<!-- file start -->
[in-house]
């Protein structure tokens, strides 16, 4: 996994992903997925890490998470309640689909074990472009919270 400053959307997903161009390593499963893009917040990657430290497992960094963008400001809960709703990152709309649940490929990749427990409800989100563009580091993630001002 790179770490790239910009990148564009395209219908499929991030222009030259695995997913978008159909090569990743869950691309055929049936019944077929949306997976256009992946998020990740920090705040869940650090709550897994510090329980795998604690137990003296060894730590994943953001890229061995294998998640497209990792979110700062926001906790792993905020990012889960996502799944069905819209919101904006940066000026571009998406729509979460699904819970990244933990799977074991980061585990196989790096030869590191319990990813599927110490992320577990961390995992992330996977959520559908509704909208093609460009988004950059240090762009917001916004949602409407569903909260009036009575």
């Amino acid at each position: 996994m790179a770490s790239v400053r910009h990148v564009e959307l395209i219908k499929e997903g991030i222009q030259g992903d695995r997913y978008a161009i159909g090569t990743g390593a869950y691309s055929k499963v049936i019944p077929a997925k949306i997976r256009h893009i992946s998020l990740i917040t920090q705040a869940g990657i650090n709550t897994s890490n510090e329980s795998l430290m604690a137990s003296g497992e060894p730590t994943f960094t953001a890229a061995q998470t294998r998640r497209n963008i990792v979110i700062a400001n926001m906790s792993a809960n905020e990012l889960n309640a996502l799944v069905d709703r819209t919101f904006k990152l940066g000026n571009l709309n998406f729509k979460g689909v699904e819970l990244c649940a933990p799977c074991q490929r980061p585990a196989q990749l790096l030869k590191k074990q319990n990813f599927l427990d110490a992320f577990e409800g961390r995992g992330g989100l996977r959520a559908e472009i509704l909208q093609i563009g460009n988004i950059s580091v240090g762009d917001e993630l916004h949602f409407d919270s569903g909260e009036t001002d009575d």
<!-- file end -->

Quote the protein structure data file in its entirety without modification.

[in-house]
């Protein structure tokens, strides 16, 4: 996994992903997925890490998470309640689909074990472009919270 400053959307997903161009390593499963893009917040990657430290497992960094963008400001809960709703990152709309649940490929990749427990409800989100563009580091993630001002 790179770490790239910009990148564009395209219908499929991030222009030259695995997913978008159909090569990743869950691309055929049936019944077929949306997976256009992946998020990740920090705040869940650090709550897994510090329980795998604690137990003296060894730590994943953001890229061995294998998640497209990792979110700062926001906790792993905020990012889960996502799944069905819209919101904006940066000026571009998406729509979460699904819970990244933990799977074991980061585990196989790096030869590191319990990813599927110490992320577990961390995992992330996977959520559908509704909208093609460009988004950059240090762009917001916004949602409407569903909260009036009575």
């Amino acid at each position: 996994m790179a770490s790239v400053r910009h990148v564009e959307l395209i219908k499929e997903g991030i222009q030259g992903d695995r997913y978008a161009i159909g090569t990743g390593a869950y691309s055929k499963v049936i019944p077929a997925k949306i997976r256009h893009i992946s998020l990740i917040t920090q705040a869940g990657i650090n709550t897994s890490n510090e329980s795998l430290m604690a137990s003296g497992e060894p730590t994943f960094t953001a890229a061995q998470t294998r998640r497209n963008i990792v979110i700062a400001n926001m906790s792993a809960n905020e990012l889960n309640a996502l799944v069905d709703r819209t919101f904006k990152l940066g000026n571009l709309n998406f729509k979460g689909v699904e819970l990244c649940a933990p799977c074991q490929r980061p585990a196989q990749l790096l030869k590191k074990q319990n990813f599927l427990d110490a992320f577990e409800g961390r995992g992330g989100l996977r959520a559908e472009i509704l909208q093609i563009g460009n988004i950059s580091v240090g762009d917001e993630l916004h949602f409407d919270s569903g909260e009036t001002d009575d």